Like more and more 2007 HDTVs, the Samsung HP-T5064 offers three HDMI inputs, as opposed to just two. Two are on the back, while a third can be found in a recessed bay along the panel's left side. The Samsung's commendable connectivity continues with a pair of component-video inputs, an AV input with S-video, two RF inputs for cable and antenna, and a VGA-style RGB input for computers (maximum resolution 1,366x768). That recessed bay offers an additional AV input with S-video as well as a USB port that can interface with thumbdrives to display photos (JPEG only) and play music (MP3 only).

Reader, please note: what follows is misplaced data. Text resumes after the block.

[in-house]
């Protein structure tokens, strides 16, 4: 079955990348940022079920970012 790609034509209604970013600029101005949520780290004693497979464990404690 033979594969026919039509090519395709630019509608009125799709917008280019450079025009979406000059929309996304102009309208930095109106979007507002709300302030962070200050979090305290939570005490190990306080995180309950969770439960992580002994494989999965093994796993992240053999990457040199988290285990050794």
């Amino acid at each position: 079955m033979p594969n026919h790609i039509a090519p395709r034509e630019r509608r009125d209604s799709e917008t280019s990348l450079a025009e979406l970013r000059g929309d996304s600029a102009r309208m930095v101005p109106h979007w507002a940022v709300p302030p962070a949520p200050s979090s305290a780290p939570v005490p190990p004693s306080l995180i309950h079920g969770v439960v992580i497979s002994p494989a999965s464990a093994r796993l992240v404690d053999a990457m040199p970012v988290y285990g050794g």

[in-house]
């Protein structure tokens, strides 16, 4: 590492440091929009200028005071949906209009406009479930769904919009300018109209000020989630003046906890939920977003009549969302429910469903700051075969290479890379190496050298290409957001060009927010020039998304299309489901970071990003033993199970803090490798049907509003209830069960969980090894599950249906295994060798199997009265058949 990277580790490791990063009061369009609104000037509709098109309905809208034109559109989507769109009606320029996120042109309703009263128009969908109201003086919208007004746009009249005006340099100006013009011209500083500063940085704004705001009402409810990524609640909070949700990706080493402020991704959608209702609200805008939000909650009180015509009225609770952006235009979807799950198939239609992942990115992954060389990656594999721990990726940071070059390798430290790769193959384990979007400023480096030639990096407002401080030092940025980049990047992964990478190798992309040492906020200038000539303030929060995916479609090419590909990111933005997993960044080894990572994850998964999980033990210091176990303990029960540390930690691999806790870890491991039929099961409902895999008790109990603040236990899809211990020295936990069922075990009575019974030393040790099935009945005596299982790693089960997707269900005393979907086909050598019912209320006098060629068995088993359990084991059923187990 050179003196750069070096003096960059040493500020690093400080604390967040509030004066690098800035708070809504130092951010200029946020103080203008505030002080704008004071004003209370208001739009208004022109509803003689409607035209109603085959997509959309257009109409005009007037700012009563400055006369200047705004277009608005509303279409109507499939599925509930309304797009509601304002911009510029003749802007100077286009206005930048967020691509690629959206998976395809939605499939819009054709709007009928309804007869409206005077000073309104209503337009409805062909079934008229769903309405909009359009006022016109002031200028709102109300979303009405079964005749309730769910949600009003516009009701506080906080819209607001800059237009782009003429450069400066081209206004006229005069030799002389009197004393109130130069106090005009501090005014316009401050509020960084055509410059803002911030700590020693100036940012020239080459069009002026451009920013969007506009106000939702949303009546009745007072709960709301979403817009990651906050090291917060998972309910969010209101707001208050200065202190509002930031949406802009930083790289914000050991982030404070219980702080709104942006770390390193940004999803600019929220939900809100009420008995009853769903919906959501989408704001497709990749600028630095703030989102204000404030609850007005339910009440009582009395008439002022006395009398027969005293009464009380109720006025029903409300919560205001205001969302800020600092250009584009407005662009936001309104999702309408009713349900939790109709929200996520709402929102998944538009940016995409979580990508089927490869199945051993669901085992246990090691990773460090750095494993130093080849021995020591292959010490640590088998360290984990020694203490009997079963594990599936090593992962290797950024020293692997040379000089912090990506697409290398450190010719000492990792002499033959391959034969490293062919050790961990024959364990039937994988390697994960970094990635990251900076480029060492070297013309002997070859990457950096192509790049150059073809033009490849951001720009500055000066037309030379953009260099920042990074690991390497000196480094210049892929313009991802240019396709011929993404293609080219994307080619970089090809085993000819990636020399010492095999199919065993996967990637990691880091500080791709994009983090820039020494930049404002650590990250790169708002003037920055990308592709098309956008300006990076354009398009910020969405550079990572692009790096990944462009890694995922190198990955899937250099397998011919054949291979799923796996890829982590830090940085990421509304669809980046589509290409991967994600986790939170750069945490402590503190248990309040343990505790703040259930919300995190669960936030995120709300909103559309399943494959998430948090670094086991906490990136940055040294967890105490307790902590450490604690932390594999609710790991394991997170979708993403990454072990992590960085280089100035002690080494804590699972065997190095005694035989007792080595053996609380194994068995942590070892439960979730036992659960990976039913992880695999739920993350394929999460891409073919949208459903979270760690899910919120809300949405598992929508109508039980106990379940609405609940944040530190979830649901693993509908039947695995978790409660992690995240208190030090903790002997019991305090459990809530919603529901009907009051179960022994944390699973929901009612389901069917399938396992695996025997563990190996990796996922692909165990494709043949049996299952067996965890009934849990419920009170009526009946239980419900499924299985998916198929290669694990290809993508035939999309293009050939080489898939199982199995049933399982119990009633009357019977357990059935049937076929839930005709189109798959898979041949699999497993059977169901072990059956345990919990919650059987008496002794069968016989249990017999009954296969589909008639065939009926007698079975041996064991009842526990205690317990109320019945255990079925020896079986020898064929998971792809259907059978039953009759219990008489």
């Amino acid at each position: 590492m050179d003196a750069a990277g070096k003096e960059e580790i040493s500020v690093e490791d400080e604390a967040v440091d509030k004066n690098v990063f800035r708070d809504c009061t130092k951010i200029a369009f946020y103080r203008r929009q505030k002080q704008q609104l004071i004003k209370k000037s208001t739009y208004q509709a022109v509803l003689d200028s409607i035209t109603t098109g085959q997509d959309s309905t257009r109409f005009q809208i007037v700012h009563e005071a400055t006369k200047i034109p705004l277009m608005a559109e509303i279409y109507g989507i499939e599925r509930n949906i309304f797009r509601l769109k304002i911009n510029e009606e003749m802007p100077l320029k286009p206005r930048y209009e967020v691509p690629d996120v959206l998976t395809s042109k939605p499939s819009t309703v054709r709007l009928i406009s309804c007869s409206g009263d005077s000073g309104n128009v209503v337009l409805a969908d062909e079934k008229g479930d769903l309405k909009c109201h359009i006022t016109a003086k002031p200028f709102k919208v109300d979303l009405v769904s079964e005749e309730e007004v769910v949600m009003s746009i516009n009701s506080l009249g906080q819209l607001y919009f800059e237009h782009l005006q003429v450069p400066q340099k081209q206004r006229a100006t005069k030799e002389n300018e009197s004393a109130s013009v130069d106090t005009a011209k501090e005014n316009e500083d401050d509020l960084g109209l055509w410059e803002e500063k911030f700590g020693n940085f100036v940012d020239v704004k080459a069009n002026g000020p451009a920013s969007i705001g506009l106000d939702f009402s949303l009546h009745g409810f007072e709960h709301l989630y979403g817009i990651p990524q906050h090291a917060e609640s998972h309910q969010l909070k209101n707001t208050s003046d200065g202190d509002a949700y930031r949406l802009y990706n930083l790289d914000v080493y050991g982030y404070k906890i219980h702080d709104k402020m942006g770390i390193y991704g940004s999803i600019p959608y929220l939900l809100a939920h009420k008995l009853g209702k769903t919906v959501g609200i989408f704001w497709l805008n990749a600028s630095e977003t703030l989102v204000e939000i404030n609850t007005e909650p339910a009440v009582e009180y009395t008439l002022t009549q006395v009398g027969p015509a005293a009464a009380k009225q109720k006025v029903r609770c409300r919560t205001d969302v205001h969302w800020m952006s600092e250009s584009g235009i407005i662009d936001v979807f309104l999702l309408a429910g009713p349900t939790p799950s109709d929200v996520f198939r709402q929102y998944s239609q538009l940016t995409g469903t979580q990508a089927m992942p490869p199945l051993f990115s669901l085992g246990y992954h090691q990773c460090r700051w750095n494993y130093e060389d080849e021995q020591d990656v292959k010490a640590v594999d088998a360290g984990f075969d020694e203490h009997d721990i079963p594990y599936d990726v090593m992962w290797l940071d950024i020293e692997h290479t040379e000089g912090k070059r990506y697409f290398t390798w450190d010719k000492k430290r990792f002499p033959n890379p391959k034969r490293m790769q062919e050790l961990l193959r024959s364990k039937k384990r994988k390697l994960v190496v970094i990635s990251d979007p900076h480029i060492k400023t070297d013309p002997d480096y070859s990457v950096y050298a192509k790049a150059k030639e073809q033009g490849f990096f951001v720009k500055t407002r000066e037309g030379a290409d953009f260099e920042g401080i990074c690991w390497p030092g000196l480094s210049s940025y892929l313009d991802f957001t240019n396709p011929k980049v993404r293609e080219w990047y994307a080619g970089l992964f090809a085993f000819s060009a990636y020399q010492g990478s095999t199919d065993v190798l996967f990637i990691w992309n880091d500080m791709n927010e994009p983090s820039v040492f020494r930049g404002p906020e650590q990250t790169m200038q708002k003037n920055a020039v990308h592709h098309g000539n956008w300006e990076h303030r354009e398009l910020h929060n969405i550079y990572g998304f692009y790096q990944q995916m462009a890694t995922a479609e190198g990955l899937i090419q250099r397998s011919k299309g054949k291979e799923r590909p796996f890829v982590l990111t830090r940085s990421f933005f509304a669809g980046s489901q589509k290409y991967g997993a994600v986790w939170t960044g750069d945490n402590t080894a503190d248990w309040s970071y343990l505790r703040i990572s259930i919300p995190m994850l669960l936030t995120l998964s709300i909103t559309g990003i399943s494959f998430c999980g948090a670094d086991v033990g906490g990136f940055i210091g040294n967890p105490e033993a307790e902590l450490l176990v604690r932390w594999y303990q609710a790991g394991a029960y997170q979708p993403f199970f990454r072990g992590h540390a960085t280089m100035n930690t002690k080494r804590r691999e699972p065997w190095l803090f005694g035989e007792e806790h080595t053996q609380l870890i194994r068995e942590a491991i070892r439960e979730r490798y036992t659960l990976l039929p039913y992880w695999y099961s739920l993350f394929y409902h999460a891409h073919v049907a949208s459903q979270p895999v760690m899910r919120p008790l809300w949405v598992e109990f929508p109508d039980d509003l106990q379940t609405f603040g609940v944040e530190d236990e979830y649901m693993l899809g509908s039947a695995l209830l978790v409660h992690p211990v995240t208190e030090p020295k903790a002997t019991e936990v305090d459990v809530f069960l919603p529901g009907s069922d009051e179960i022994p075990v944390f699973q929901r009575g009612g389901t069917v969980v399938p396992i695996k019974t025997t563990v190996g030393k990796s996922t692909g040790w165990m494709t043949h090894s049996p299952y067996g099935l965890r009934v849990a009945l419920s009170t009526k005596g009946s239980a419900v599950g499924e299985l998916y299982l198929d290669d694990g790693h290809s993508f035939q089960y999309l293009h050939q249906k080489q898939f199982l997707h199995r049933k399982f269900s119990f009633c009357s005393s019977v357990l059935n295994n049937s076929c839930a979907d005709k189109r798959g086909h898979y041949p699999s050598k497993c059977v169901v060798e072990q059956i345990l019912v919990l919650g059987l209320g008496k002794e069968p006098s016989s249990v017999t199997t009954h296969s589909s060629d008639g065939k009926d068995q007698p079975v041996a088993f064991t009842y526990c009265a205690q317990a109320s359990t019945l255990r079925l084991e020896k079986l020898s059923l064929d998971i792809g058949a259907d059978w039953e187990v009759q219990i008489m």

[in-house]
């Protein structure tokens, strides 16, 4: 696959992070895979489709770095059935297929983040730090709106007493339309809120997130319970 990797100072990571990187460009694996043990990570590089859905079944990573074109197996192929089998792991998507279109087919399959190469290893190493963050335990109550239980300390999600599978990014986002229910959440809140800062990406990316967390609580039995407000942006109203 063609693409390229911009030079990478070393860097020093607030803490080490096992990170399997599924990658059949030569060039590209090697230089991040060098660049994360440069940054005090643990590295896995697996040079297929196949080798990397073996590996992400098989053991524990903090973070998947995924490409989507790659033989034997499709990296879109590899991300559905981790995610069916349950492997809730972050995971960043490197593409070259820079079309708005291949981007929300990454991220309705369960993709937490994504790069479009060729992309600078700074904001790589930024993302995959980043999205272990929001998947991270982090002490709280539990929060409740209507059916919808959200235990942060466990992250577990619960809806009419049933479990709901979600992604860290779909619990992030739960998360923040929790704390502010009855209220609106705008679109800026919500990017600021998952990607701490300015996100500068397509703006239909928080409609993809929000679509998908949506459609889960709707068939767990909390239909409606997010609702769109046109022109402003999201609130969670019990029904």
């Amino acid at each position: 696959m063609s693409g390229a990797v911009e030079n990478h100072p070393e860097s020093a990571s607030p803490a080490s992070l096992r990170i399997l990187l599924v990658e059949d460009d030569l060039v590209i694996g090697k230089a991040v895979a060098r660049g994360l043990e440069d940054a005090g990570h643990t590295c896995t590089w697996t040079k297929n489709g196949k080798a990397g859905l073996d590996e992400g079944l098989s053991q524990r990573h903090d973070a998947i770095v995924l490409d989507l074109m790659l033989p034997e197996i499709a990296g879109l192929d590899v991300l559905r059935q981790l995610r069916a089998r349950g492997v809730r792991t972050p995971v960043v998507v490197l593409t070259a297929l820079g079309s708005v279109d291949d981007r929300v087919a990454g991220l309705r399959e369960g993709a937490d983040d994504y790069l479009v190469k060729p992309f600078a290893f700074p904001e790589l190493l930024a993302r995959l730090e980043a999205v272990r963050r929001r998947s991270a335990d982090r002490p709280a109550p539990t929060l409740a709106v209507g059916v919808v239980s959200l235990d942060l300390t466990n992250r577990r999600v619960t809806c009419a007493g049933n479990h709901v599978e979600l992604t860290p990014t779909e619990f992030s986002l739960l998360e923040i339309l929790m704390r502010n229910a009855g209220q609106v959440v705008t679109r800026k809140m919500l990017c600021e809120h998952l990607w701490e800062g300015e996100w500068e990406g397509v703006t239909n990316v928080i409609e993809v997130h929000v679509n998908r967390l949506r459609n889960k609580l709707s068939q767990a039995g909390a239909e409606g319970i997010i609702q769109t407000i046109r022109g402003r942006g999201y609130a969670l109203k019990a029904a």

All things considered, the Samsung HP-T5064 delivers excellent picture quality for a flat-panel plasma. We were particularly impressed by its primary color accuracy and shadow detail, although we would have liked to see a bit more accurate color decoding and a better glare-fighting screen.